KUCHING, Dec 12 — A Sarawak minister today warned that existing disputes will become more complicated if Petroliam Nasional Berhad (Petronas) sold assets to oil-producing states such as Sarawak without resolving them.
State Tourism, Arts and Culture Minister Datuk Abdul Karim Rahman Hamzah said such sales should only be decided after ending negotiations on disputes involving the Petroleum Development Act 1974 (PDA) and the Territorial Sea Act 2012 (TSA).
“We are still having doubts on the legitimacy of the PDA which empowers Petronas the rights over oil and resources found within the territorial waters of Sarawak and Sabah,” he told reporters after receiving High Court, Court of Appeal and Federal Court gowns from former Federal Court judge Tan Sri Sulong Matjeraie on behalf of the Sarawak Museum.
He maintained the state’s argument that the PDA was enacted while an emergency was in effect, meaning the consent of state governments in Sarawak and Sabah had not been required despite the law affecting the extraction of their resources.
He said the validity of the PDA could now be questioned as the Emergency was formally lifted in 2011.
“Perhaps, the court can decide on the legality,” he stressed.
He said that under normal circumstances, the law would have needed the consent of the states’ government and lawmakers.
“Therefore, the sale of assets of Petronas in Sarawak and Sabah could affect the negotiations between the states of Sarawak and Sabah with the federal government and Petronas,” Karim, who is a lawyer by training, stressed.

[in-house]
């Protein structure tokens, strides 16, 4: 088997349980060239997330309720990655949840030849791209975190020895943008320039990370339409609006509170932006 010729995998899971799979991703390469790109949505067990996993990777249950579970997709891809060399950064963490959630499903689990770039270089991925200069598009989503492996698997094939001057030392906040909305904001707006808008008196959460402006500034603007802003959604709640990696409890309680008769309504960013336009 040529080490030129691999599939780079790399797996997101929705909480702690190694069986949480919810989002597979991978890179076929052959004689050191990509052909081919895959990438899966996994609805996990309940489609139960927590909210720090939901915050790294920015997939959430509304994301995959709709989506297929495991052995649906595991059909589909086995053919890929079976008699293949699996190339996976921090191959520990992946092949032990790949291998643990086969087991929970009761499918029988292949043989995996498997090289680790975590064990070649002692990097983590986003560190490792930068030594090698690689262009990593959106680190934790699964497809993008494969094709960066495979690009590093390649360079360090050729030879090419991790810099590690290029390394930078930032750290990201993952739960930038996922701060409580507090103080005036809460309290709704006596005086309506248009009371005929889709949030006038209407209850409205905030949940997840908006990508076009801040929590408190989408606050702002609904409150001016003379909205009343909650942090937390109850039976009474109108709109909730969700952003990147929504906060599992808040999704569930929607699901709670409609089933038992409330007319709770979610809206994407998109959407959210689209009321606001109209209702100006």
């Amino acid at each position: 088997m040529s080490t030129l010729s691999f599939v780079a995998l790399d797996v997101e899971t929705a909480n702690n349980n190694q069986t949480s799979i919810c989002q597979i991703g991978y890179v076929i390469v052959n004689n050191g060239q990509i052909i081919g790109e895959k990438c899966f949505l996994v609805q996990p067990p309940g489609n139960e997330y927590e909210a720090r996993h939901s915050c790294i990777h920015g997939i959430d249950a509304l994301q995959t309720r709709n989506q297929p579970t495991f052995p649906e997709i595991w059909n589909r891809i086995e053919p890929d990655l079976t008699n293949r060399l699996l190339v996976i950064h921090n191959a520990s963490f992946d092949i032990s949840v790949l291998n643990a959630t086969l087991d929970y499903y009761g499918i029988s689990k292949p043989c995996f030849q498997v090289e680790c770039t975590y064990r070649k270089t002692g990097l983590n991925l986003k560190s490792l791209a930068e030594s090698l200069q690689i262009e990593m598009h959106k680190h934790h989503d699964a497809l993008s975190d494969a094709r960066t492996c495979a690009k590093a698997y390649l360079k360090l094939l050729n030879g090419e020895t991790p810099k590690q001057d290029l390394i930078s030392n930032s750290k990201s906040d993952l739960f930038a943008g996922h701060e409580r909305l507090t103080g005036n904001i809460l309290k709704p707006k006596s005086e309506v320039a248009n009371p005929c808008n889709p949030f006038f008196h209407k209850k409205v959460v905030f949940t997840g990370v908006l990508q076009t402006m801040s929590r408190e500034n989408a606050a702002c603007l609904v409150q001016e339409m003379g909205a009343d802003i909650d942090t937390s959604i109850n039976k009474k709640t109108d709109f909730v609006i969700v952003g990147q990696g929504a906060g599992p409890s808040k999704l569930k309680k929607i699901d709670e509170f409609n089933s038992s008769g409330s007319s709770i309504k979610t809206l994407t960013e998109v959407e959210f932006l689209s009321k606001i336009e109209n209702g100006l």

“Everyone knows that Petronas’ main areas of extraction or mining are in Sarawak and Sabah,” he said, adding that the details on the offer to sell must be studied thoroughly.
Last Tuesday, Prime Minister Tun Dr Mahathir Mohamad told the Reuters news service that the federal government could sell Petronas shares privately to states such as Sarawak, Sabah, Terengganu and Kelantan where the company has most of its energy assets.
Sarawak accounts for two thirds’ of Malaysia’s total gas production and almost a third of its oil.
Sarawak and neighbouring Sabah, both located on the Borneo island and separated from peninsular Malaysia by the South China Sea, have the country’s most prolific oil and gas reserves.
Both states have long called for a quadrupling of royalties paid by Petronas to 20 per cent of its profit.